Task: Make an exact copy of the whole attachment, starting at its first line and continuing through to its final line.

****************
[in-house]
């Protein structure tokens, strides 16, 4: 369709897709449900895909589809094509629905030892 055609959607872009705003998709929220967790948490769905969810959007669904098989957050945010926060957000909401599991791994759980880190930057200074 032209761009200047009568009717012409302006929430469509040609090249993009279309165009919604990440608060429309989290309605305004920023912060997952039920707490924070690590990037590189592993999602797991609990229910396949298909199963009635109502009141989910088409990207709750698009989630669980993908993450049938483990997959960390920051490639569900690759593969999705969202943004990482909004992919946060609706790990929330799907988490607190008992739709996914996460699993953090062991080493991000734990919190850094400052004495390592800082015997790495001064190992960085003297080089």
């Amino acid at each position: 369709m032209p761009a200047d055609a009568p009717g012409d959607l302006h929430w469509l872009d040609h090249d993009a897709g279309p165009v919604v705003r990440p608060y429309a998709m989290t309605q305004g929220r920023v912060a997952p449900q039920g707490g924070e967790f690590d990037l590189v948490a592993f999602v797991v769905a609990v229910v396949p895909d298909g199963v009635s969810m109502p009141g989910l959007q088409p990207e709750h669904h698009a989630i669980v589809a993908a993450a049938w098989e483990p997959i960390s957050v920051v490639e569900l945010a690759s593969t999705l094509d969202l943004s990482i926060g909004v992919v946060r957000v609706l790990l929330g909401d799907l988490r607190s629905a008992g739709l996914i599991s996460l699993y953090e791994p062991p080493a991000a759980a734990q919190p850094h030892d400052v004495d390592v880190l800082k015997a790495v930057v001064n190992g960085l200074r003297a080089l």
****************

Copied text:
[in-house]
């Protein structure tokens, strides 16, 4: 369709897709449900895909589809094509629905030892 055609959607872009705003998709929220967790948490769905969810959007669904098989957050945010926060957000909401599991791994759980880190930057200074 032209761009200047009568009717012409302006929430469509040609090249993009279309165009919604990440608060429309989290309605305004920023912060997952039920707490924070690590990037590189592993999602797991609990229910396949298909199963009635109502009141989910088409990207709750698009989630669980993908993450049938483990997959960390920051490639569900690759593969999705969202943004990482909004992919946060609706790990929330799907988490607190008992739709996914996460699993953090062991080493991000734990919190850094400052004495390592800082015997790495001064190992960085003297080089």
């Amino acid at each position: 369709m032209p761009a200047d055609a009568p009717g012409d959607l302006h929430w469509l872009d040609h090249d993009a897709g279309p165009v919604v705003r990440p608060y429309a998709m989290t309605q305004g929220r920023v912060a997952p449900q039920g707490g924070e967790f690590d990037l590189v948490a592993f999602v797991v769905a609990v229910v396949p895909d298909g199963v009635s969810m109502p009141g989910l959007q088409p990207e709750h669904h698009a989630i669980v589809a993908a993450a049938w098989e483990p997959i960390s957050v920051v490639e569900l945010a690759s593969t999705l094509d969202l943004s990482i926060g909004v992919v946060r957000v609706l790990l929330g909401d799907l988490r607190s629905a008992g739709l996914i599991s996460l699993y953090e791994p062991p080493a991000a759980a734990q919190p850094h030892d400052v004495d390592v880190l800082k015997a790495v930057v001064n190992g960085l200074r003297a080089l």